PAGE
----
Ruling Party Members Meet Powerful UWSA in Panghsang

By Lawi Weng 2 May 2016

RANGOON — Three members of the National League for Democracy (NLD) met leaders from the United Wa State Army (UWSA), Burma’s largest ethnic armed group, at the latter’s Panghsang headquarters last week, according to a source along the Sino-Burmese border, as the new government begins delving into the country’s fractious peace process.

Kyi Myint, a spokesperson for the National Democratic Alliance Army (NDAA), told The Irrawaddy on Monday that the two sides “discussed how they will cooperate in the new government’s work for peace and development of the country.” Kyi Myint is close to UWSA leaders and his armed group has an informal alliance with the Wa.

Xiao Ming Liang, vice chairman of the UWSA, and other senior leaders from the group met the three NLD members on April 28 in Panghsang, capital of the Wa Special Region in northeastern Shan State.

According to Kyi Myint, the three NLD members—Soe Htay, Than Lwin, and Myint Kyi—were not visiting Panghsang as official envoys of the new government.

“As I understand, they did not go as a delegation from the government. They visited there in a personal capacity. … This group was not sent by Daw Suu [NLD leader Aung San Suu Kyi],” said Kyi Myint.

UWSA leaders, Kyi Myint added, warmly welcomed the delegation and believed that the three NLD members would convey the meeting’s takeaways to Suu Kyi and her government despite the informal nature of their visit.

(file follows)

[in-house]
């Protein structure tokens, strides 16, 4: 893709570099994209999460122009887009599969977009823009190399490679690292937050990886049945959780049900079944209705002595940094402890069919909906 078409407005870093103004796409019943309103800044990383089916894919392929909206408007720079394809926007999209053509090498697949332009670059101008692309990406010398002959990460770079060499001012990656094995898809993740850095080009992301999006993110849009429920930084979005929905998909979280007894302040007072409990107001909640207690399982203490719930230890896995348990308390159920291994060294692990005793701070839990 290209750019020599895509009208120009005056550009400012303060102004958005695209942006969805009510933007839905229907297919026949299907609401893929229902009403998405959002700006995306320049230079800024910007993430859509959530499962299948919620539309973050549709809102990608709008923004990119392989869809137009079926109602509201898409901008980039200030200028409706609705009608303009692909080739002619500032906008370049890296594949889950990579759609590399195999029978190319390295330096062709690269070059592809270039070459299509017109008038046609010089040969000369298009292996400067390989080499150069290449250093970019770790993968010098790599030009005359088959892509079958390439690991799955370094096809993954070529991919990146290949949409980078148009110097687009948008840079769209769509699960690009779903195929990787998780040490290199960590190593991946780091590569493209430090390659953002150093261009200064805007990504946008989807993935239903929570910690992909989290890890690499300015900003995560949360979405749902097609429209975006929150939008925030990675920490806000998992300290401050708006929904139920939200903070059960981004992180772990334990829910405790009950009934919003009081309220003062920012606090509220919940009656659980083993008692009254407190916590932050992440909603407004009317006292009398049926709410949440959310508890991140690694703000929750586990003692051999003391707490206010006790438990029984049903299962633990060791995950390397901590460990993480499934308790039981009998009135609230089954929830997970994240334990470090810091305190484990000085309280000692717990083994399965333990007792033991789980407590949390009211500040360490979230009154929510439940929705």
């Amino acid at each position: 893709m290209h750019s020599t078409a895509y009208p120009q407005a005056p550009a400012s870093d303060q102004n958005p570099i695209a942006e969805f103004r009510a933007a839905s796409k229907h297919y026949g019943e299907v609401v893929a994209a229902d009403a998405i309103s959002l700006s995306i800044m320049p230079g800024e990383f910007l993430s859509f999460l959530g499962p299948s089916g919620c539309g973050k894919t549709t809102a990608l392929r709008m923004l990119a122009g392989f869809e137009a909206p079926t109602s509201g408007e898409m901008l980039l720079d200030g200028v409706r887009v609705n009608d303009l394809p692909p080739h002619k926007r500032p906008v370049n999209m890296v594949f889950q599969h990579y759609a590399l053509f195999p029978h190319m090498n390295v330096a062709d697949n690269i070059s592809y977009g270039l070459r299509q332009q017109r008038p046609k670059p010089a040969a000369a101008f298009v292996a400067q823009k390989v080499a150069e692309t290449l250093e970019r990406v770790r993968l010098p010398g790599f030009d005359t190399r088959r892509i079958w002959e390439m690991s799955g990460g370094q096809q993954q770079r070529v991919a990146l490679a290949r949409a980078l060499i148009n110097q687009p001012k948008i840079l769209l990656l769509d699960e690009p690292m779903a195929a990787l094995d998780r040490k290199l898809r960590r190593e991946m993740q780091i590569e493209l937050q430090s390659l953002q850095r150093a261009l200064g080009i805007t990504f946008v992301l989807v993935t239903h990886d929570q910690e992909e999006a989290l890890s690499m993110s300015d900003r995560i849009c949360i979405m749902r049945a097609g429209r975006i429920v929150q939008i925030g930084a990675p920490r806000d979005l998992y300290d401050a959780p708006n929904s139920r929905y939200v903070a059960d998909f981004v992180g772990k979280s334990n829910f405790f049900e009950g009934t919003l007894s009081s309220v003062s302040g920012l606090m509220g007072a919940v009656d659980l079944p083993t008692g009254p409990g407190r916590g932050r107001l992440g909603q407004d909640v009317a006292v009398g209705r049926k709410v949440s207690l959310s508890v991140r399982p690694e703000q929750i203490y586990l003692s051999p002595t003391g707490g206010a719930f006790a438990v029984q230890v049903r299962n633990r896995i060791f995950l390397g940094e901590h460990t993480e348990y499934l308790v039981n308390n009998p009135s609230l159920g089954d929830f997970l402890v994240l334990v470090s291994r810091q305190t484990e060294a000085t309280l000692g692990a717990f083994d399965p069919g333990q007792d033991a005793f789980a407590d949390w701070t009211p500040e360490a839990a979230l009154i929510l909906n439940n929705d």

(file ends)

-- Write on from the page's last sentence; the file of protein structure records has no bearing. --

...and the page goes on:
Soe Htay is an elected Lower House lawmaker representing Kawkareik Township in Karen State. Than Lwin is an NLD parliamentary communications officer, while Myint Kyi is a member of the Myanmar-China Friendship Association.

Both the NLD and UWSA have appeared reluctant to discuss the meeting. Zhao Gaoan, a spokesperson for the UWSA, refused to offer comment when contacted by The Irrawaddy by phone.

Tun Tun Hein, an NLD central executive committee member, said he had not heard anything about his party sending the three men to Panghsang.

Last week Suu Kyi, the NLD chairwoman and Burma’s state counselor, met delegations from the eight non-state armed groups that signed a so-called nationwide ceasefire agreement in October, along with members of the Burma Army.

The UWSA is not among the ceasefire signatories, though a 1989 truce between the group and successive central governments has held strong over the years.

Kyi Myint said his NDAA and UWSA leaders had agreed to participate in the coming NLD-led peace negotiations with the aim of furthering the country’s development.